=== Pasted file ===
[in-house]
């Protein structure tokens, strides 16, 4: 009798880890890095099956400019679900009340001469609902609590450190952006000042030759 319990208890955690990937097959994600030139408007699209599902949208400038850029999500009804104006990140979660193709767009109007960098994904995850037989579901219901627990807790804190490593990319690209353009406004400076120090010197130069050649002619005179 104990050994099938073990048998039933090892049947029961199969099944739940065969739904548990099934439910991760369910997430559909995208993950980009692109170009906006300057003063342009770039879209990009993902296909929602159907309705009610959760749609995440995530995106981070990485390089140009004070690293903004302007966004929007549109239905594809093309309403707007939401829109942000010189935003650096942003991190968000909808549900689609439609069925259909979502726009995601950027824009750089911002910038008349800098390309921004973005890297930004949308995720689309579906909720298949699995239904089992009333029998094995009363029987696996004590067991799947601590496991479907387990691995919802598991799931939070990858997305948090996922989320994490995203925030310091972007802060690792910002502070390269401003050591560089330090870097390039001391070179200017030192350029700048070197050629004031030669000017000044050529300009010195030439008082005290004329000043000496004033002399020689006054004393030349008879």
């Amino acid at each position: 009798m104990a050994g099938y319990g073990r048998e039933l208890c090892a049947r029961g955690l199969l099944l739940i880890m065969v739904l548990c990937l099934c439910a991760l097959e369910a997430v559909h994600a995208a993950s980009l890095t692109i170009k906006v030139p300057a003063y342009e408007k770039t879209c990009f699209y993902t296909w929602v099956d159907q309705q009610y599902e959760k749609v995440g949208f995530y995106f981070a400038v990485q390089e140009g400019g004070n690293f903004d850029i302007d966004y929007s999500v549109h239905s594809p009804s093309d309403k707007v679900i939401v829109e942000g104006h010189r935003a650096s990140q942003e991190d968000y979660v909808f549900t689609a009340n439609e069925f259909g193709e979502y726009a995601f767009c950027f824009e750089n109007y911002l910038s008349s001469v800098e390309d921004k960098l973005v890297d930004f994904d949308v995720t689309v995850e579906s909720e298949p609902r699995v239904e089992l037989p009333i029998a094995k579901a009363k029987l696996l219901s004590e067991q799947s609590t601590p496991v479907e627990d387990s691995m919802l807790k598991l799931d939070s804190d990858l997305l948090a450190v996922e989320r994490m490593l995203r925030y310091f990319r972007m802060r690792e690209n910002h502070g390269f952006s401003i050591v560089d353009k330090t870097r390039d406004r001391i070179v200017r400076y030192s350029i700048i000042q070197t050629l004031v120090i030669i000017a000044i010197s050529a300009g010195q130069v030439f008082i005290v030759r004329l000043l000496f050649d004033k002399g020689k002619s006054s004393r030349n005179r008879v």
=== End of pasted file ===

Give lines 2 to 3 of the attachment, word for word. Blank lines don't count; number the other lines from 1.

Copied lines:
């Protein structure tokens, strides 16, 4: 009798880890890095099956400019679900009340001469609902609590450190952006000042030759 319990208890955690990937097959994600030139408007699209599902949208400038850029999500009804104006990140979660193709767009109007960098994904995850037989579901219901627990807790804190490593990319690209353009406004400076120090010197130069050649002619005179 104990050994099938073990048998039933090892049947029961199969099944739940065969739904548990099934439910991760369910997430559909995208993950980009692109170009906006300057003063342009770039879209990009993902296909929602159907309705009610959760749609995440995530995106981070990485390089140009004070690293903004302007966004929007549109239905594809093309309403707007939401829109942000010189935003650096942003991190968000909808549900689609439609069925259909979502726009995601950027824009750089911002910038008349800098390309921004973005890297930004949308995720689309579906909720298949699995239904089992009333029998094995009363029987696996004590067991799947601590496991479907387990691995919802598991799931939070990858997305948090996922989320994490995203925030310091972007802060690792910002502070390269401003050591560089330090870097390039001391070179200017030192350029700048070197050629004031030669000017000044050529300009010195030439008082005290004329000043000496004033002399020689006054004393030349008879």
């Amino acid at each position: 009798m104990a050994g099938y319990g073990r048998e039933l208890c090892a049947r029961g955690l199969l099944l739940i880890m065969v739904l548990c990937l099934c439910a991760l097959e369910a997430v559909h994600a995208a993950s980009l890095t692109i170009k906006v030139p300057a003063y342009e408007k770039t879209c990009f699209y993902t296909w929602v099956d159907q309705q009610y599902e959760k749609v995440g949208f995530y995106f981070a400038v990485q390089e140009g400019g004070n690293f903004d850029i302007d966004y929007s999500v549109h239905s594809p009804s093309d309403k707007v679900i939401v829109e942000g104006h010189r935003a650096s990140q942003e991190d968000y979660v909808f549900t689609a009340n439609e069925f259909g193709e979502y726009a995601f767009c950027f824009e750089n109007y911002l910038s008349s001469v800098e390309d921004k960098l973005v890297d930004f994904d949308v995720t689309v995850e579906s909720e298949p609902r699995v239904e089992l037989p009333i029998a094995k579901a009363k029987l696996l219901s004590e067991q799947s609590t601590p496991v479907e627990d387990s691995m919802l807790k598991l799931d939070s804190d990858l997305l948090a450190v996922e989320r994490m490593l995203r925030y310091f990319r972007m802060r690792e690209n910002h502070g390269f952006s401003i050591v560089d353009k330090t870097r390039d406004r001391i070179v200017r400076y030192s350029i700048i000042q070197t050629l004031v120090i030669i000017a000044i010197s050529a300009g010195q130069v030439f008082i005290v030759r004329l000043l000496f050649d004033k002399g020689k002619s006054s004393r030349n005179r008879v």